Homeplace Gift to Care-Giving Child

by Ira M. Leff, Esq.

March 30, 2008

I represent a divorced gentleman who is residing in a nursing home in Barrow County. His only significant asset is his homeplace which is comprised of 60 acres more or less. On the land are several house trailers and a race track for cars which operates a few months a year and produces a small amount of net income.

        My client's daughter moved into one of the trailers in 1994. She cared for her father for 14 years immediately prior to his entering a nursing home in 2008. Prior to applying for Medicaid, my client gifted the homeplace property to this care-giving child.

        The transfer penalty does not apply if the homeplace was transferred to a son or daughter of the A/R who has been living in the home for at least two years immediately prior to the A/R entering the nursing home and the son or daughter was providing such care to the A/R as to permit the A/R to continue to reside at home rather than to enter the nursing home. MEDICAID MANUAL § 2342-3.

        We have successfully convinced DFCS that all elements of this safe harbor were present in this case except for one. DFCS contends that the daughter was not living in A/R's home since she lived in one trailer and he lived in an adjacent one.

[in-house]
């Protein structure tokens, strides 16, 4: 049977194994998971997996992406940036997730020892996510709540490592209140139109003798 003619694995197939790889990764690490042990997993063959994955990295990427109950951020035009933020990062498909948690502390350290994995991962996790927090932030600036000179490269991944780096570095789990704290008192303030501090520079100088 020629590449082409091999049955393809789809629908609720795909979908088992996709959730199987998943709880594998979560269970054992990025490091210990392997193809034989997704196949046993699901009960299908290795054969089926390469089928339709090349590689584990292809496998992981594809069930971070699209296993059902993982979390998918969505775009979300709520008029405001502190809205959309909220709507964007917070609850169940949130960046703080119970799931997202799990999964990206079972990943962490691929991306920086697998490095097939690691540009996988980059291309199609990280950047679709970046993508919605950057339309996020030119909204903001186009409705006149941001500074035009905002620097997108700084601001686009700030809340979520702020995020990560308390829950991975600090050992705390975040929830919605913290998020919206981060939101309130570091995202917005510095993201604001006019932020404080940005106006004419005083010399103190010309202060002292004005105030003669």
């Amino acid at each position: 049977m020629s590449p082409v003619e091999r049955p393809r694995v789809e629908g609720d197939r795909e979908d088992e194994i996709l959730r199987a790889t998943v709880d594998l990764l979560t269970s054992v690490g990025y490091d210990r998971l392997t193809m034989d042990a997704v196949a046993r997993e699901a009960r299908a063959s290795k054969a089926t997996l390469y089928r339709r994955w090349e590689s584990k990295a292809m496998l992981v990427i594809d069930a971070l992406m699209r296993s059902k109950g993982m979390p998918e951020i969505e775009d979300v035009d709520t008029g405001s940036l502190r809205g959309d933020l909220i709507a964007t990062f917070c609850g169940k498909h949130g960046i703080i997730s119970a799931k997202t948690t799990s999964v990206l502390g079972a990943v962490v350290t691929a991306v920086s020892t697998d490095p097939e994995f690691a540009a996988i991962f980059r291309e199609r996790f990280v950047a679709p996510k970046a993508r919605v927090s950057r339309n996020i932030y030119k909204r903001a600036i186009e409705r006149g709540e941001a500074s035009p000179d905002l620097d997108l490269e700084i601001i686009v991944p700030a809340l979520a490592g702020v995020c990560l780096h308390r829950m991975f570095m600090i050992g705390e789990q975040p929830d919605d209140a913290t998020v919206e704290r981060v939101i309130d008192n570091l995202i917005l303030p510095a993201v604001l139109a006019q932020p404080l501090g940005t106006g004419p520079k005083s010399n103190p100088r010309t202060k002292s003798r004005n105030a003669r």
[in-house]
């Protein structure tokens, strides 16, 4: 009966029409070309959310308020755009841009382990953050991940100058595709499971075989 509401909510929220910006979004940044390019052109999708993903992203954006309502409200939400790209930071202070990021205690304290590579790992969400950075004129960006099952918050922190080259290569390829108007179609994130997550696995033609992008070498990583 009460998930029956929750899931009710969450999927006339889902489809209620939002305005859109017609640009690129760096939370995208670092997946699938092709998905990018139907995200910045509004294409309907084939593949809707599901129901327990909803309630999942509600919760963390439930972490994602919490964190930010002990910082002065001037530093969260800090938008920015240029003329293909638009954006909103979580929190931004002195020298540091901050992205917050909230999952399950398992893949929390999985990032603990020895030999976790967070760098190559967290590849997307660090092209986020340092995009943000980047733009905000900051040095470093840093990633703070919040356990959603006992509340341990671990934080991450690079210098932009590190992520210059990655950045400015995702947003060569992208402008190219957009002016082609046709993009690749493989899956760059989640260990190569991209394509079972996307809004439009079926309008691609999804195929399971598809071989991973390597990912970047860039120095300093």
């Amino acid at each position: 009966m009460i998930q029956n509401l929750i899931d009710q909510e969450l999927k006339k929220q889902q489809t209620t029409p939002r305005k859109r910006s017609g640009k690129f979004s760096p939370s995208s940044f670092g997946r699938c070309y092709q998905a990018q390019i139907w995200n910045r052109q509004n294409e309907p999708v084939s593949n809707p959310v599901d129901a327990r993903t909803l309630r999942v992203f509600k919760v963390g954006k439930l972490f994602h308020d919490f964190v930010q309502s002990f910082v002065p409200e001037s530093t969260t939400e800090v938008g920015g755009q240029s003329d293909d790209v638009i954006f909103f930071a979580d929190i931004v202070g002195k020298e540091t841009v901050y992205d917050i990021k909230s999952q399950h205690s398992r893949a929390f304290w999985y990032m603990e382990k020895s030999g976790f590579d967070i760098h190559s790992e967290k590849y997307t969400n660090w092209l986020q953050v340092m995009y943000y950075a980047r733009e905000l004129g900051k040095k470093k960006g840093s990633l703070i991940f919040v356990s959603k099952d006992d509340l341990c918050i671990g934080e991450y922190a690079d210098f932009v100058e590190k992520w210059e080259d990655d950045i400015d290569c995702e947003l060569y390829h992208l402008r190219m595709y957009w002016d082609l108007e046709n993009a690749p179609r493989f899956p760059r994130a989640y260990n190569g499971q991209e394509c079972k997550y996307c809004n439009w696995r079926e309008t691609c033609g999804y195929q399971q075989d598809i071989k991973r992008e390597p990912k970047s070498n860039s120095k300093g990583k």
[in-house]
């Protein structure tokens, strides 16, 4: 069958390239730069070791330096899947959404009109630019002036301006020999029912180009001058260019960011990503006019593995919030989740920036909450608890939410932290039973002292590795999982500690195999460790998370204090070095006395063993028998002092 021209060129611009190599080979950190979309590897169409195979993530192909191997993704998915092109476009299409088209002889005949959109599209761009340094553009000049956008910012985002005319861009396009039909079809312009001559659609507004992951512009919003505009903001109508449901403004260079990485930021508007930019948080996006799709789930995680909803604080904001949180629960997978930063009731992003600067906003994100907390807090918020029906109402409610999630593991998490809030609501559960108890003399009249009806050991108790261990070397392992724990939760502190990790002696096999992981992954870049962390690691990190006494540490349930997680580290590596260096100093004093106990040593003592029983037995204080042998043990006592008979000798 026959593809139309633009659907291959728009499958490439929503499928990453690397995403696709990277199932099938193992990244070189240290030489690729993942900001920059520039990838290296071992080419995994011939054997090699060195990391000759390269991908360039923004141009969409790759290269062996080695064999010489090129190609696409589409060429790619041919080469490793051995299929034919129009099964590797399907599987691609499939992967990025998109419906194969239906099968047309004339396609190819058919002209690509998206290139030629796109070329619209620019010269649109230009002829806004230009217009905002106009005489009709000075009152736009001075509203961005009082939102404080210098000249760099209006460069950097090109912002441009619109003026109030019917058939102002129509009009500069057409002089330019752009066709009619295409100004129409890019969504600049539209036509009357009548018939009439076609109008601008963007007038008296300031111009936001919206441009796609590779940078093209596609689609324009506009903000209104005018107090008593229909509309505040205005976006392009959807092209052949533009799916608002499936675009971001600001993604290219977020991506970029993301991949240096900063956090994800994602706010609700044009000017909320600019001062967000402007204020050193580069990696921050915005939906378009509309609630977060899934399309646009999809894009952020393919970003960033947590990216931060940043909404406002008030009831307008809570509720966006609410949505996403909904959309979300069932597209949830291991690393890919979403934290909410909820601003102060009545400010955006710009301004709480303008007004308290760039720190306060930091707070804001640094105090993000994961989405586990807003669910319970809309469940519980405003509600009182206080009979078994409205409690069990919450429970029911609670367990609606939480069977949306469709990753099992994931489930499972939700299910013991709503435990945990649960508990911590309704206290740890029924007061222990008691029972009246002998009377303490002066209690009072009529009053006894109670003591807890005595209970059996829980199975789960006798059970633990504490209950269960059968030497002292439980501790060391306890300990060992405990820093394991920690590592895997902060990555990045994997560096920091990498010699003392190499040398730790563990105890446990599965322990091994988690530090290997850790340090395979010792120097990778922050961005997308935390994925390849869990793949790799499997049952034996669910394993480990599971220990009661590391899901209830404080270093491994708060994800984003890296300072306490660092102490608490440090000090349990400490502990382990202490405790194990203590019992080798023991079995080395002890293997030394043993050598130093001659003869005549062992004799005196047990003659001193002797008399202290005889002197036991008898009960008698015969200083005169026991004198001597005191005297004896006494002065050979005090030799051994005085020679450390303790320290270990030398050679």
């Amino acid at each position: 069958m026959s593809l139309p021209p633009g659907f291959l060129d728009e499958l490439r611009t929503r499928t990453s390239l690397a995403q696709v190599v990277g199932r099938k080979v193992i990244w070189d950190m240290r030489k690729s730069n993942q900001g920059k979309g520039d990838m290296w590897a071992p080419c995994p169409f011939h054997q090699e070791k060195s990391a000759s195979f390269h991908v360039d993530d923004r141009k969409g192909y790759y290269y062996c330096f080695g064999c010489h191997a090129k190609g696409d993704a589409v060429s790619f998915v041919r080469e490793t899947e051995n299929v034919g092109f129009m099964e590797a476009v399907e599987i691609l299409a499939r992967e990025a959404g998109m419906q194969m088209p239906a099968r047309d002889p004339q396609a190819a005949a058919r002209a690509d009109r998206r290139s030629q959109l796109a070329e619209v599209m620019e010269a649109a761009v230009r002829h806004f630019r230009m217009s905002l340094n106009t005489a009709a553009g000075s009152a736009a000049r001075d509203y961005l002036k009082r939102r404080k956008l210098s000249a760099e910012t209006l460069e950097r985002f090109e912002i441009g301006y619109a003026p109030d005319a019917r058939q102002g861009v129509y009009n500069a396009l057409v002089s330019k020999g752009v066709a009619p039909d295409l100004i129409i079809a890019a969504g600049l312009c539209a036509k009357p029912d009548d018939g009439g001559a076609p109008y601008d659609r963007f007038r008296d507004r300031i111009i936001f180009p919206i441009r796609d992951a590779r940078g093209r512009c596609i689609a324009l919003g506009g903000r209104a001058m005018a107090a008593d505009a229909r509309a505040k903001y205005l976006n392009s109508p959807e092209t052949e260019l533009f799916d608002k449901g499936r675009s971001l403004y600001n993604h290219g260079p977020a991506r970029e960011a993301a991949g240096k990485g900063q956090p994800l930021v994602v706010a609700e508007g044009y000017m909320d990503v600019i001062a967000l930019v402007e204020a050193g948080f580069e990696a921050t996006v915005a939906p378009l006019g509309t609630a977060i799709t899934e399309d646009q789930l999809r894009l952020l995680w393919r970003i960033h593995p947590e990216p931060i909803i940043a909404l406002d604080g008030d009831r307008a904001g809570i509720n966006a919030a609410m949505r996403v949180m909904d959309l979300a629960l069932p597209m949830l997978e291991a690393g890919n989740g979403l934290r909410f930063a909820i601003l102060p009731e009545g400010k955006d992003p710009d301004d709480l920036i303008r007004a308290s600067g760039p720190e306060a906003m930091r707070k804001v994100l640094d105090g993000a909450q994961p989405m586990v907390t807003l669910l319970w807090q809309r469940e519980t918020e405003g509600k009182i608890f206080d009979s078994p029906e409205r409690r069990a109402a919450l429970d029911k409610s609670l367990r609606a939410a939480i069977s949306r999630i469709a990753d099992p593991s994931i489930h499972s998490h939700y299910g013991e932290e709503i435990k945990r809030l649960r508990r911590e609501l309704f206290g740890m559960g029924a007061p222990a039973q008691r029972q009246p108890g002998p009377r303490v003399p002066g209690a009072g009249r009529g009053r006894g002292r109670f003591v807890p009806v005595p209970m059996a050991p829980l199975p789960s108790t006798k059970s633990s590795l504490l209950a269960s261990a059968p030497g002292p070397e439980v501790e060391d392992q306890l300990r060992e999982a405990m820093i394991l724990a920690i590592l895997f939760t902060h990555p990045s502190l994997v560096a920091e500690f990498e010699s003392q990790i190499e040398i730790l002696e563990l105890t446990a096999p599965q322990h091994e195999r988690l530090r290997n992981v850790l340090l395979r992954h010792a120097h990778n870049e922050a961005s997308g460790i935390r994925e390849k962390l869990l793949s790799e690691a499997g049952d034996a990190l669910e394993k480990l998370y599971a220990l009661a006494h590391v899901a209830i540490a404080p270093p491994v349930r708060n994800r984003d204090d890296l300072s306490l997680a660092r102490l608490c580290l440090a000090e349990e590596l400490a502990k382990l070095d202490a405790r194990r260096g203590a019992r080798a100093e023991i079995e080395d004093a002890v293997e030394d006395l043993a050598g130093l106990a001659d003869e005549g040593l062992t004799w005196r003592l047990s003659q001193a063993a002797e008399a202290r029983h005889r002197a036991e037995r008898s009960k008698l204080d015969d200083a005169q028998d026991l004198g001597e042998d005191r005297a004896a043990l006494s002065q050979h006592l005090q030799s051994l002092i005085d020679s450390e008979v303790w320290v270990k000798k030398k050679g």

A homeplace consists of the shelter in which the A/R lives; the land on which the shelter is located; all land which adjoins the home plot if the adjoining land is not completely separated from the home plot by land in which the A/R has no ownership interest; and all other buildings located on the homeplace property. I can find no separate definition of home in the manual. Rather, it appears that home is used interchangeably with homeplace in Sections 2316 (the homeplace exclusion) and 2318 (dealing with home replacement funds).

        If that is the case, then it should not matter that my client lived in a separate trailer from his care-giving daughter. She lived in the homeplace and cared for him for over two years so she should be entitled to the property.

        Next week, I will develop this case further.  If you know anyone who would like to receive future editions of Elder Law Minute, please let me know.

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